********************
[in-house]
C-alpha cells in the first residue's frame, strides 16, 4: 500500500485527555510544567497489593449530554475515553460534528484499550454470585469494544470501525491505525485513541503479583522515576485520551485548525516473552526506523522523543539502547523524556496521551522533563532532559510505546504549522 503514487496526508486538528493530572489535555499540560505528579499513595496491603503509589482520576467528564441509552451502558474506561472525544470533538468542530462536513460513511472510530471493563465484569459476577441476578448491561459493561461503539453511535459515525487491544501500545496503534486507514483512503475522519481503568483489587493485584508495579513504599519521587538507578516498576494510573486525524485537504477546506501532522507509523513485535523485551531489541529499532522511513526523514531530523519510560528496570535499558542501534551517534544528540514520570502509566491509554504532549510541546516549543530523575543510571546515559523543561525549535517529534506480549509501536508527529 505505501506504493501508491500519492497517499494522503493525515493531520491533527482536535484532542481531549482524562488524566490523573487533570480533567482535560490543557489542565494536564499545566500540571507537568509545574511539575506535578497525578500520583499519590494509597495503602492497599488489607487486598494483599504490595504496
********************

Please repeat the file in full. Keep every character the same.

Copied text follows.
[in-house]
C-alpha cells in the first residue's frame, strides 16, 4: 500500500485527555510544567497489593449530554475515553460534528484499550454470585469494544470501525491505525485513541503479583522515576485520551485548525516473552526506523522523543539502547523524556496521551522533563532532559510505546504549522 503514487496526508486538528493530572489535555499540560505528579499513595496491603503509589482520576467528564441509552451502558474506561472525544470533538468542530462536513460513511472510530471493563465484569459476577441476578448491561459493561461503539453511535459515525487491544501500545496503534486507514483512503475522519481503568483489587493485584508495579513504599519521587538507578516498576494510573486525524485537504477546506501532522507509523513485535523485551531489541529499532522511513526523514531530523519510560528496570535499558542501534551517534544528540514520570502509566491509554504532549510541546516549543530523575543510571546515559523543561525549535517529534506480549509501536508527529 505505501506504493501508491500519492497517499494522503493525515493531520491533527482536535484532542481531549482524562488524566490523573487533570480533567482535560490543557489542565494536564499545566500540571507537568509545574511539575506535578497525578500520583499519590494509597495503602492497599488489607487486598494483599504490595504496